There is an ongoing phenomenon involving Syrian girls being exploited for prostitution and minors being sold in all the countries hosting Syrian refugees. Despite media reports that have raised awareness about the issue and the scandals that emerged from the Syrian refugee camps outside Syria, human trafficking is still going on, as many have long been aware.
Minors are being exposed to acts of systematic rape at the hands of those who were supposed to guard them or provide food or other aid.
The details of these ongoing crimes are extensive. The cases of the dirty trade of Syrian girls escaping from the hell of war are remarkably similar, as are the cases of rape in Syrian refugee camps in Turkey, Jordan, the Gulf states, Iraq and Lebanon. The sexual exploitation of Syrian refugees is not confined to a particular country, and many girls are being sold at auctions.
The stories’ details are a mark of shame on humanity. The media hear stories of fathers and mothers selling their minor daughters in exchange for small sums of money. Some TV programs have re-enacted such cases in order to provoke human feelings.
A widespread phenomenon
The issue of exploiting Syrian girls who are renting their bodies is well known in all the countries mentioned above, including Lebanon, where the phenomenon has become so widespread that Syrian “artists” have supplanted eastern European ones in cabarets and nightclubs in certain tourist areas in Lebanon. [In Lebanon, legally registered prostitutes are referred to as “artists” in official documents.]
The “artists” sector may still somewhat be controlled by certain security agencies. But what’s not controlled are the Syrian prostitutes who have become prominent features on some main Lebanese streets.
Those types of crimes rarely register in the annals of the security forces because of the legal procedures required, inevitably ending with bringing the accused to a public trial. Most of these cases are closed after preliminary investigations at police stations, in ways that don't provoke the prosecutors, who in turn don’t wish to “make a lot of noise” in such sensitive cases. Thus, most of these cases are buried in their early stages, with all those concerned turning a blind eye.
But some of these crimes do get listed in the annals of the Internal Security Forces. Over the past year, 27 cases were recorded involving Syrian prostitutes and their managers, all of whom were arrested and referred to the judiciary.
The stories of sexual exploitation of Syrian minors are many and almost identical. Two networks have recently been caught by the Lebanese Internal Security Forces' morals unit. The networks were exploiting Syrian girls at seaside resorts in the areas of Wadi al-Zaina in Mount Lebanon and in Kfar Abida in the north. It was revealed that the first network, which was being run by a Syrian man and his Lebanese wife, was managing four girls. The second network was managing six girls, some of whom were minors.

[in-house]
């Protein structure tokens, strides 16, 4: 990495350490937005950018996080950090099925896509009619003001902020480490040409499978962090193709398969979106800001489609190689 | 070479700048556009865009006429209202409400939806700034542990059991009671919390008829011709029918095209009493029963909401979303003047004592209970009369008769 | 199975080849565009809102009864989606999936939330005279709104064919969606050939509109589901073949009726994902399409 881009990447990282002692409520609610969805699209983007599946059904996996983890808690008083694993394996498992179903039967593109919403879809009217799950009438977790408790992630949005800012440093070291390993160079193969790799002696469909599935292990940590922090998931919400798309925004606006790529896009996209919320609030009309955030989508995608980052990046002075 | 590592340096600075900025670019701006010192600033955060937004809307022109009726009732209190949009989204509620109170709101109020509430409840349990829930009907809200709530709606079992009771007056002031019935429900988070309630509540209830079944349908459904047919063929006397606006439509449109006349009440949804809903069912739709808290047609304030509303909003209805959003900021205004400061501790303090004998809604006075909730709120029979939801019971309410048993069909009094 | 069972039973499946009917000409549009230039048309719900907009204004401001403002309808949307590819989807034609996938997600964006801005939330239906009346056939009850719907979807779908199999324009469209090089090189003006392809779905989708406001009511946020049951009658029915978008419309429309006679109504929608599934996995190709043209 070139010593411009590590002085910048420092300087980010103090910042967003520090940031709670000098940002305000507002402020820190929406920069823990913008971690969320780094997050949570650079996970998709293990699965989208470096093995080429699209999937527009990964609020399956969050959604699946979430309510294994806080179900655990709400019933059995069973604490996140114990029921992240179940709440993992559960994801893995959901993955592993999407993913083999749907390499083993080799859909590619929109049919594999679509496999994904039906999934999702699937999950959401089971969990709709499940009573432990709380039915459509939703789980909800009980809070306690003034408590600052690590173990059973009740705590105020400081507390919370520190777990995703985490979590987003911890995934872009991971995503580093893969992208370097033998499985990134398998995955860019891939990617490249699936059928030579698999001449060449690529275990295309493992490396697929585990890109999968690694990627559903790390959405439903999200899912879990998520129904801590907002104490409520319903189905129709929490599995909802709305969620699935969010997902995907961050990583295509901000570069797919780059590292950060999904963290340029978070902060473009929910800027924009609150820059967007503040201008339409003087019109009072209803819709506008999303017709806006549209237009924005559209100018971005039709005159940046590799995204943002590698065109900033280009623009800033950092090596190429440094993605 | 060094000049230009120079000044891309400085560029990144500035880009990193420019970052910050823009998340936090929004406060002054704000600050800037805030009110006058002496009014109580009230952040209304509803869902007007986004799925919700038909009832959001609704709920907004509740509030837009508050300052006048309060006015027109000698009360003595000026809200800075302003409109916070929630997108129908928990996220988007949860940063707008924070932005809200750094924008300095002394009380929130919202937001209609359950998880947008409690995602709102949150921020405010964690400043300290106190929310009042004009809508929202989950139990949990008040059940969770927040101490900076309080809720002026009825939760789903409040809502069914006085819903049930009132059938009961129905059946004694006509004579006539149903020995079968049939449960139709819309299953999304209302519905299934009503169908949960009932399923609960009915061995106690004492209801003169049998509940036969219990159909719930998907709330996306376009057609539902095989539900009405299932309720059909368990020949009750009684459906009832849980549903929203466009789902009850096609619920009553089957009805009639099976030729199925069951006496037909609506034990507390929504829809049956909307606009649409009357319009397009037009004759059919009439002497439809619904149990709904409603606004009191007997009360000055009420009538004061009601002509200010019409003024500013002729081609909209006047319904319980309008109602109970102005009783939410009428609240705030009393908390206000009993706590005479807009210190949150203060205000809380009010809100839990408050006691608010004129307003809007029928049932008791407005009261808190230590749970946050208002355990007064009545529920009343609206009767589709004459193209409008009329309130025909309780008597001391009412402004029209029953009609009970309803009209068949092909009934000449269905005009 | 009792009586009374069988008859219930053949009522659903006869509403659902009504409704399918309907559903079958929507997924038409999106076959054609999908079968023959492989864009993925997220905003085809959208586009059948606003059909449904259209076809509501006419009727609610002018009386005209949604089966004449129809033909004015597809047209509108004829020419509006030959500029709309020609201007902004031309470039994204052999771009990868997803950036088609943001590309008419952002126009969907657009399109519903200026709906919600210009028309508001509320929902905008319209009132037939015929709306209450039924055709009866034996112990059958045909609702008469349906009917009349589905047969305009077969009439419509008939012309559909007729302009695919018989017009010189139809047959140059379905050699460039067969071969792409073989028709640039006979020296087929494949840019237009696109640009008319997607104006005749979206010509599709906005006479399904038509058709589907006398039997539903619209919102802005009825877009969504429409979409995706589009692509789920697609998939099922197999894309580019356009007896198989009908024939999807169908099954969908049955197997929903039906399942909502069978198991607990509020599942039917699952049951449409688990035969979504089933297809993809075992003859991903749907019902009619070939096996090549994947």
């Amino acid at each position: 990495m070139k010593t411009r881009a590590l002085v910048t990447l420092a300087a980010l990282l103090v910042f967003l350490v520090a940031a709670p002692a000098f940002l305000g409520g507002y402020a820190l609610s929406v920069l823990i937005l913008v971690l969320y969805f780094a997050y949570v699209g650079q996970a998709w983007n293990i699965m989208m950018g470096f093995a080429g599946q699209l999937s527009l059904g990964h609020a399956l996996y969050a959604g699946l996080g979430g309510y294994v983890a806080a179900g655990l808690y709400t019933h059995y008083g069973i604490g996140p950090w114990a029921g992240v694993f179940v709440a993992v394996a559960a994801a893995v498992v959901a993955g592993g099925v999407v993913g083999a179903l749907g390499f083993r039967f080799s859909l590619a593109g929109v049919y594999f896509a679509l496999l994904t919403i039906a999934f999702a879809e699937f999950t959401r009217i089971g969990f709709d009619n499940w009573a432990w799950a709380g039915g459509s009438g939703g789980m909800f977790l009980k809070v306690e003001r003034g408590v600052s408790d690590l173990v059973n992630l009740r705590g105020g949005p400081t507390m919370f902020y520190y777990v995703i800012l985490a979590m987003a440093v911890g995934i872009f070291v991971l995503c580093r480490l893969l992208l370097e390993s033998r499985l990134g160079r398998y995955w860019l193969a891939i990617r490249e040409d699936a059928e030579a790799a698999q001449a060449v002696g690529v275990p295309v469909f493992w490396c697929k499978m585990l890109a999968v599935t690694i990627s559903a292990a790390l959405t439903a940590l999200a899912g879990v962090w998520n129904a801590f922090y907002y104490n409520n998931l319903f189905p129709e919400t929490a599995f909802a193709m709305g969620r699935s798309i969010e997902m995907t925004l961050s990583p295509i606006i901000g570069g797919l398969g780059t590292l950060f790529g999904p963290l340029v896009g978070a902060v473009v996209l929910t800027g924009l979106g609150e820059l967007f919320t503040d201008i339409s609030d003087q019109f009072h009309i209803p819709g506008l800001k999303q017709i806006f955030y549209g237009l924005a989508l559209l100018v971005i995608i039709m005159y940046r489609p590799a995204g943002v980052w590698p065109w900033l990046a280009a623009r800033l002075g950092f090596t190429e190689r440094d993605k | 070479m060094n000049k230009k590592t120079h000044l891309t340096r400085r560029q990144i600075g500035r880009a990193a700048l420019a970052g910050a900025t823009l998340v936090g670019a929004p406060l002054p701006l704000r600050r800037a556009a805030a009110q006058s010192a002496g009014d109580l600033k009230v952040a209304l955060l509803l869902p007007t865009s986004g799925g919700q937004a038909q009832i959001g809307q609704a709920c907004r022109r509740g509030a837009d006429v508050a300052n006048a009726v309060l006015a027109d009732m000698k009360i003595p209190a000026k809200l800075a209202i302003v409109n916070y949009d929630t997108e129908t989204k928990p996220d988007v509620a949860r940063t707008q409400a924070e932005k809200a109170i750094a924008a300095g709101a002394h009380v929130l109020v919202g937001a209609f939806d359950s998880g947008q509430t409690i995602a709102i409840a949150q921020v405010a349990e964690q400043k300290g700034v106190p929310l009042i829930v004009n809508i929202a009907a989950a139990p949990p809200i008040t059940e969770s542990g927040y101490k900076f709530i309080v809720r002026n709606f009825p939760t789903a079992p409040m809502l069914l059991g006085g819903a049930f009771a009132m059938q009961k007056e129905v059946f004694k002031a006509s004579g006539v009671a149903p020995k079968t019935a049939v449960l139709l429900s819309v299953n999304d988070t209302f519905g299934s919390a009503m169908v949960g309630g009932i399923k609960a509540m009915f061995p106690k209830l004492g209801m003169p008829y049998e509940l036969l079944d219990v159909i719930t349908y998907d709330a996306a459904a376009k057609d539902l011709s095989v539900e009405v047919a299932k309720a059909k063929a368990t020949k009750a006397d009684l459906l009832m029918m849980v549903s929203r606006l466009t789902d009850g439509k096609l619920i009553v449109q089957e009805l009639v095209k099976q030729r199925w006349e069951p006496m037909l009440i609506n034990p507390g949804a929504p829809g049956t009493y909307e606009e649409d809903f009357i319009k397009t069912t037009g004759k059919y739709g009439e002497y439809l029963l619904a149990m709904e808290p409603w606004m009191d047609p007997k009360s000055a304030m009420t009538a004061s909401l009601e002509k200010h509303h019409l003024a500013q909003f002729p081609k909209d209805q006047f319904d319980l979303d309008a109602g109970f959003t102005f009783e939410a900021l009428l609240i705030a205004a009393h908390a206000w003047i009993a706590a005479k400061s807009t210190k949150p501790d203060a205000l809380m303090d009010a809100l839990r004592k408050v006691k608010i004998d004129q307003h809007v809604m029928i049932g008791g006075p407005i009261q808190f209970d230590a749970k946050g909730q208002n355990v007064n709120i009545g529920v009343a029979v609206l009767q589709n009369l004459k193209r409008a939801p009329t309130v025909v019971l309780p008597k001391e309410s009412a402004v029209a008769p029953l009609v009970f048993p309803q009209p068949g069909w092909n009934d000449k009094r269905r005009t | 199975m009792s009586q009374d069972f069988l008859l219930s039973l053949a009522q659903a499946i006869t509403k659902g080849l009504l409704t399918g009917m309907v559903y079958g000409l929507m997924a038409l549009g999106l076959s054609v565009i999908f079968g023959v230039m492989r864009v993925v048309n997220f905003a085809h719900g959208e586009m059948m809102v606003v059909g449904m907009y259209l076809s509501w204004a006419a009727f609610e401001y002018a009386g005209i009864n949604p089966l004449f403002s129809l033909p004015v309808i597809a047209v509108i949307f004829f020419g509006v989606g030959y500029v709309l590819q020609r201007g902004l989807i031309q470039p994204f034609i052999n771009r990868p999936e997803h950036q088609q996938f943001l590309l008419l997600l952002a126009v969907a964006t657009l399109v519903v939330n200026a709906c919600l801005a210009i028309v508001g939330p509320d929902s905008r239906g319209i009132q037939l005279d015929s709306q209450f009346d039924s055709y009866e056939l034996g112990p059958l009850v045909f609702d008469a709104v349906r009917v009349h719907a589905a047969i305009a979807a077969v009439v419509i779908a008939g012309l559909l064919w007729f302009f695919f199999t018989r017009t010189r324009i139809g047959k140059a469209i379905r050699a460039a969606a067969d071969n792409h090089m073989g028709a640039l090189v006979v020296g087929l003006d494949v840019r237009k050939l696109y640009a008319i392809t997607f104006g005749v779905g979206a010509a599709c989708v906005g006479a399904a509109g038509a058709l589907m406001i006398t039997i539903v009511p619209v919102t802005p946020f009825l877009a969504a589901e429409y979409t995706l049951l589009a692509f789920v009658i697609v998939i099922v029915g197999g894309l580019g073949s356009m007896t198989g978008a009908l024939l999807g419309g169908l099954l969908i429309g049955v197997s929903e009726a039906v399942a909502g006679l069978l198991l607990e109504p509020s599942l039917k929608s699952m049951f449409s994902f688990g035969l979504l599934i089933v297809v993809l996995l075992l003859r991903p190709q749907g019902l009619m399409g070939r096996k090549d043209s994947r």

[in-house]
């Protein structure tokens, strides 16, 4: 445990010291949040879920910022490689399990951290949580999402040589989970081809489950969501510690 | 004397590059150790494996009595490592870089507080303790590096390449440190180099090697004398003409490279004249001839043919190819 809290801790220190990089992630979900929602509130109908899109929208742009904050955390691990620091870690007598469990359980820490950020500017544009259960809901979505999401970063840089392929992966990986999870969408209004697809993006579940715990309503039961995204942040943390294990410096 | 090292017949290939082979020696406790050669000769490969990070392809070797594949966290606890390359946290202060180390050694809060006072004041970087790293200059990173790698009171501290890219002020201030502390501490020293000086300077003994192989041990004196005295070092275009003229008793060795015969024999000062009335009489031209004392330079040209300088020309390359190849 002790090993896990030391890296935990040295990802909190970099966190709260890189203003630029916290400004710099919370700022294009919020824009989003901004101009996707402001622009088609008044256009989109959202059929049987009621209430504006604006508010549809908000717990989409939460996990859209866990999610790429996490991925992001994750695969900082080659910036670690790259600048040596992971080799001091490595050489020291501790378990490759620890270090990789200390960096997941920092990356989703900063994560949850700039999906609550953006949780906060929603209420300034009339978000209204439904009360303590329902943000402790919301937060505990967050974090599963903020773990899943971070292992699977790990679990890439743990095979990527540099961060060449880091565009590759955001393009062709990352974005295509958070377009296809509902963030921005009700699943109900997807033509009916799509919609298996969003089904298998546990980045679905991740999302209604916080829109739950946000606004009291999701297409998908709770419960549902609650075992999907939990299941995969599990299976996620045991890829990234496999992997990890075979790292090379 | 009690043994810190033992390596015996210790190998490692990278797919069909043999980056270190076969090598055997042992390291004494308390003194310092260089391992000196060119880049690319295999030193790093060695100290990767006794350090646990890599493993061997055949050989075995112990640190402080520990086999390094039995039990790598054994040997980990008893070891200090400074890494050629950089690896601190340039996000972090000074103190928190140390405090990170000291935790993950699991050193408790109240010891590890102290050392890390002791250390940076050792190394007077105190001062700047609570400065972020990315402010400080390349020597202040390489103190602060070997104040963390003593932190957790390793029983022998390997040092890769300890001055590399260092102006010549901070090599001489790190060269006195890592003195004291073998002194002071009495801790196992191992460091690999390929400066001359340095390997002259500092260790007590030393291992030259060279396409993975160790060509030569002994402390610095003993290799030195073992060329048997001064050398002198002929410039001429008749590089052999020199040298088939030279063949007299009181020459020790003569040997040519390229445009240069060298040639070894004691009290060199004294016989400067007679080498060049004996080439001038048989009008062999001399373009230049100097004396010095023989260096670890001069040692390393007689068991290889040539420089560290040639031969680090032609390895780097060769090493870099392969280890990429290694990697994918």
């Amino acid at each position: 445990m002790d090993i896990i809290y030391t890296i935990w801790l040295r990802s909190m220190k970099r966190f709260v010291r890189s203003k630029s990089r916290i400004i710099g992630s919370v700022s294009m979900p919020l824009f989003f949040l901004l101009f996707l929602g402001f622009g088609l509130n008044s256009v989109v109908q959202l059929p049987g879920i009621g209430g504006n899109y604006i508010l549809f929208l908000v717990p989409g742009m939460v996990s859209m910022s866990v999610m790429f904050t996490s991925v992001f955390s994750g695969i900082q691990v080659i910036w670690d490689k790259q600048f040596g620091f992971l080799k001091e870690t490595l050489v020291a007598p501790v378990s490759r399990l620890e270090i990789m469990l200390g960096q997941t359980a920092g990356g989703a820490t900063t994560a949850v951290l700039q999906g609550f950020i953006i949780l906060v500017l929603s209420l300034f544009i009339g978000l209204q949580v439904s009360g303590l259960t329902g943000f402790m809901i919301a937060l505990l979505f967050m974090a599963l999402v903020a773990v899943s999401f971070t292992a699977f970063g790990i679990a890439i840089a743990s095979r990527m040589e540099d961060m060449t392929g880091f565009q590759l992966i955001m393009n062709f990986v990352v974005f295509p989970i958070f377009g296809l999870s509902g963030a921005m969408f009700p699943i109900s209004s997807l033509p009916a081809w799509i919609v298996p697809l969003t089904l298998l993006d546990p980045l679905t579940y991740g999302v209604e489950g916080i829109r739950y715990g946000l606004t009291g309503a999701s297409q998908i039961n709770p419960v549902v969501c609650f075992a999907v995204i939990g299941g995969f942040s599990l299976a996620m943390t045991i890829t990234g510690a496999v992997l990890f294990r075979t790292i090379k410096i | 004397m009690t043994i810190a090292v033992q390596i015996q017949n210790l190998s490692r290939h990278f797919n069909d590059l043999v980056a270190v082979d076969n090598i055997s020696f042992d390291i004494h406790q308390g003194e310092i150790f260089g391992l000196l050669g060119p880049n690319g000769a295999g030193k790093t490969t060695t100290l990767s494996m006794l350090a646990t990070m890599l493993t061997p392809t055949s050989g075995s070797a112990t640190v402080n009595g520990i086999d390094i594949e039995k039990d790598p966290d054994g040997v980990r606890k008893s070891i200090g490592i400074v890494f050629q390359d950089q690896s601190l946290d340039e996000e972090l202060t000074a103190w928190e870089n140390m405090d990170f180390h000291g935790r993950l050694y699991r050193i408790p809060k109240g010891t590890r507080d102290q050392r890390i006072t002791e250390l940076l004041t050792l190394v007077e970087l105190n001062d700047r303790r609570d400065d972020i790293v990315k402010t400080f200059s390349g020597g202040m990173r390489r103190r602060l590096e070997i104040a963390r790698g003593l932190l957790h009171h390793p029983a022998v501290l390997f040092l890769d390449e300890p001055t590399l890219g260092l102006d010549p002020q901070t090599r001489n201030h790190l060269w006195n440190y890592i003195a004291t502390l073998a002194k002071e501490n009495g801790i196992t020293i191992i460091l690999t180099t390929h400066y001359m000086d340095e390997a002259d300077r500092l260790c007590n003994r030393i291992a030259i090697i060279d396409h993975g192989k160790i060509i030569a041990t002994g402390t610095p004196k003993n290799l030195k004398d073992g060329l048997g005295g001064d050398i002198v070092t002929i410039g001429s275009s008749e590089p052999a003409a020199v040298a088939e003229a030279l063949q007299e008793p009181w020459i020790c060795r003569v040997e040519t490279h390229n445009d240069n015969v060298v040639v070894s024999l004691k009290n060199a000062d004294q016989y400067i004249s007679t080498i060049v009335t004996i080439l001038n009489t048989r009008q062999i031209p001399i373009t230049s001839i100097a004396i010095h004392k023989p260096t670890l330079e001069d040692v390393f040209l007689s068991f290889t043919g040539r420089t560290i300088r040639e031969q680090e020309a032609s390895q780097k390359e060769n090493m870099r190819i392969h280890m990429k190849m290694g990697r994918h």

Preliminary investigations, which were obtained by An-Nahar, show that the girls in the two networks have been subjected to the worst kind of exploitation. They were forced into prostitution through threats and violent beatings by their managers, who confiscated their identity cards and passports to prevent them from fleeing to the streets, where other networks operate.
The preliminary investigations show that the price of the “exploitation” varies depending on the girl, length of time spent with the girl and the location. The average price for a whole night is about $100. What’s striking is that all the money goes to the network and the girl does not receive any.
Tales and mysteries
Lebanon’s squares and streets have their stories about refugees being exploited in circumstances that are somewhat different from the “resort networks.” Those who pass through those squares and streets know that they are areas for finding clients. A number of girls stand at certain intersections in various Lebanese areas and pretend to be hitchhiking.
Someone knowledgeable about the issue told An-Nahar that minors are being used to the point that they have started competing with “European artists” in Lebanon, and that the prices of the minors are very low, sometimes as low as a few thousand Lebanese pounds, equivalent to just a few dollars.
In addition to this cheap exploitation, most revolting is when some fathers indirectly “sell” their minor daughters by agreeing to hold a so-called “off-the-record marriage” whereby a man offers the father money in return for the father’s approval for the “marriage.” The man then becomes the girl’s manager and rents her to clients without anyone stopping him.
In conclusion, gangs that exploit human beings, tragedies and wars are numerous and active. Urgent action is required at all levels to put an end to it.